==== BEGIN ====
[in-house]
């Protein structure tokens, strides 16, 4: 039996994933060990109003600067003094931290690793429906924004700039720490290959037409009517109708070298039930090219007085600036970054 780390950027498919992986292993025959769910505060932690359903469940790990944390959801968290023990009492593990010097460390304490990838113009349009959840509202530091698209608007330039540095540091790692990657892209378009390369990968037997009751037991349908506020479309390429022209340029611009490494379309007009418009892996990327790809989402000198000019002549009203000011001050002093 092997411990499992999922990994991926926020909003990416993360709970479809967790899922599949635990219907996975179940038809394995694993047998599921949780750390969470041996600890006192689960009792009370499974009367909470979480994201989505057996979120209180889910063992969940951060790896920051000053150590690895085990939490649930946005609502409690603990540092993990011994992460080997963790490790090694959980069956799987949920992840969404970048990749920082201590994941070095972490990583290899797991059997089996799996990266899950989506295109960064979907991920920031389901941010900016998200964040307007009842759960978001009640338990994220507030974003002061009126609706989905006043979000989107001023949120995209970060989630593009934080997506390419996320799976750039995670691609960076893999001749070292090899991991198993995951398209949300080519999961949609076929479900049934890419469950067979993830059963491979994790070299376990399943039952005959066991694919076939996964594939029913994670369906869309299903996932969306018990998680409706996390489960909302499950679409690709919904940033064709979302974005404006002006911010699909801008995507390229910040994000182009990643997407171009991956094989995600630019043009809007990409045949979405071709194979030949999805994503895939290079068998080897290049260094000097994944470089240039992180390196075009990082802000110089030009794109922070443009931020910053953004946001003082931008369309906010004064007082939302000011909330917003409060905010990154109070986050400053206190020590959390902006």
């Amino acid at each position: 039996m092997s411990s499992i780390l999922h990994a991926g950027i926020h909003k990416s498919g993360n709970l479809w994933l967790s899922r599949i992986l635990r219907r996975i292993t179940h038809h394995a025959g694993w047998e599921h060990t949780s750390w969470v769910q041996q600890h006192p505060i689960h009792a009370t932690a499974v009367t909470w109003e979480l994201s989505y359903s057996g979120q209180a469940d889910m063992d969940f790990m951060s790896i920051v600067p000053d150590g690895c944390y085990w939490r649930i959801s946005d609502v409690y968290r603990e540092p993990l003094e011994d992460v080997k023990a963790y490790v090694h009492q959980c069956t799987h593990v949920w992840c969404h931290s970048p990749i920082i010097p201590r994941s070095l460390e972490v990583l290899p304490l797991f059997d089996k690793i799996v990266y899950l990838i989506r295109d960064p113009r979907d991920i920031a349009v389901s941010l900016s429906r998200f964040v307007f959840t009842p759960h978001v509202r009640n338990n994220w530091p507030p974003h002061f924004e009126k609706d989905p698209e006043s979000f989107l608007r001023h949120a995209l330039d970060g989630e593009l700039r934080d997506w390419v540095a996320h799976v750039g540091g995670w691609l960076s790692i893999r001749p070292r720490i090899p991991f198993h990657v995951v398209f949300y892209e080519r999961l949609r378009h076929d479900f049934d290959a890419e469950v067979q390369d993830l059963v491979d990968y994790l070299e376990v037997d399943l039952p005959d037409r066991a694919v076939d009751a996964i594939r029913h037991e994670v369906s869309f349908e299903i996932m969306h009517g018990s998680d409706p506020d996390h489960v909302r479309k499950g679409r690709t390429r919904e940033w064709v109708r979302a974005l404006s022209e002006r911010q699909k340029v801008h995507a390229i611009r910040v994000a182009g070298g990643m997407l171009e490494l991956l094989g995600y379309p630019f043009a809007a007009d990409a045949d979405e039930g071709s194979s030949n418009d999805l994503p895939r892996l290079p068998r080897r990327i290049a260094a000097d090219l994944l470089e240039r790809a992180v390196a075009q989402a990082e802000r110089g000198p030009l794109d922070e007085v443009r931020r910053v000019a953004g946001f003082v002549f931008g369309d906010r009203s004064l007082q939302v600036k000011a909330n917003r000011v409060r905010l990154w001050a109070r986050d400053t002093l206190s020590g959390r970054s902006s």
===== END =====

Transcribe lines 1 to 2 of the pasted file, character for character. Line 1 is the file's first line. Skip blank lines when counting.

[in-house]
């Protein structure tokens, strides 16, 4: 039996994933060990109003600067003094931290690793429906924004700039720490290959037409009517109708070298039930090219007085600036970054 780390950027498919992986292993025959769910505060932690359903469940790990944390959801968290023990009492593990010097460390304490990838113009349009959840509202530091698209608007330039540095540091790692990657892209378009390369990968037997009751037991349908506020479309390429022209340029611009490494379309007009418009892996990327790809989402000198000019002549009203000011001050002093 092997411990499992999922990994991926926020909003990416993360709970479809967790899922599949635990219907996975179940038809394995694993047998599921949780750390969470041996600890006192689960009792009370499974009367909470979480994201989505057996979120209180889910063992969940951060790896920051000053150590690895085990939490649930946005609502409690603990540092993990011994992460080997963790490790090694959980069956799987949920992840969404970048990749920082201590994941070095972490990583290899797991059997089996799996990266899950989506295109960064979907991920920031389901941010900016998200964040307007009842759960978001009640338990994220507030974003002061009126609706989905006043979000989107001023949120995209970060989630593009934080997506390419996320799976750039995670691609960076893999001749070292090899991991198993995951398209949300080519999961949609076929479900049934890419469950067979993830059963491979994790070299376990399943039952005959066991694919076939996964594939029913994670369906869309299903996932969306018990998680409706996390489960909302499950679409690709919904940033064709979302974005404006002006911010699909801008995507390229910040994000182009990643997407171009991956094989995600630019043009809007990409045949979405071709194979030949999805994503895939290079068998080897290049260094000097994944470089240039992180390196075009990082802000110089030009794109922070443009931020910053953004946001003082931008369309906010004064007082939302000011909330917003409060905010990154109070986050400053206190020590959390902006």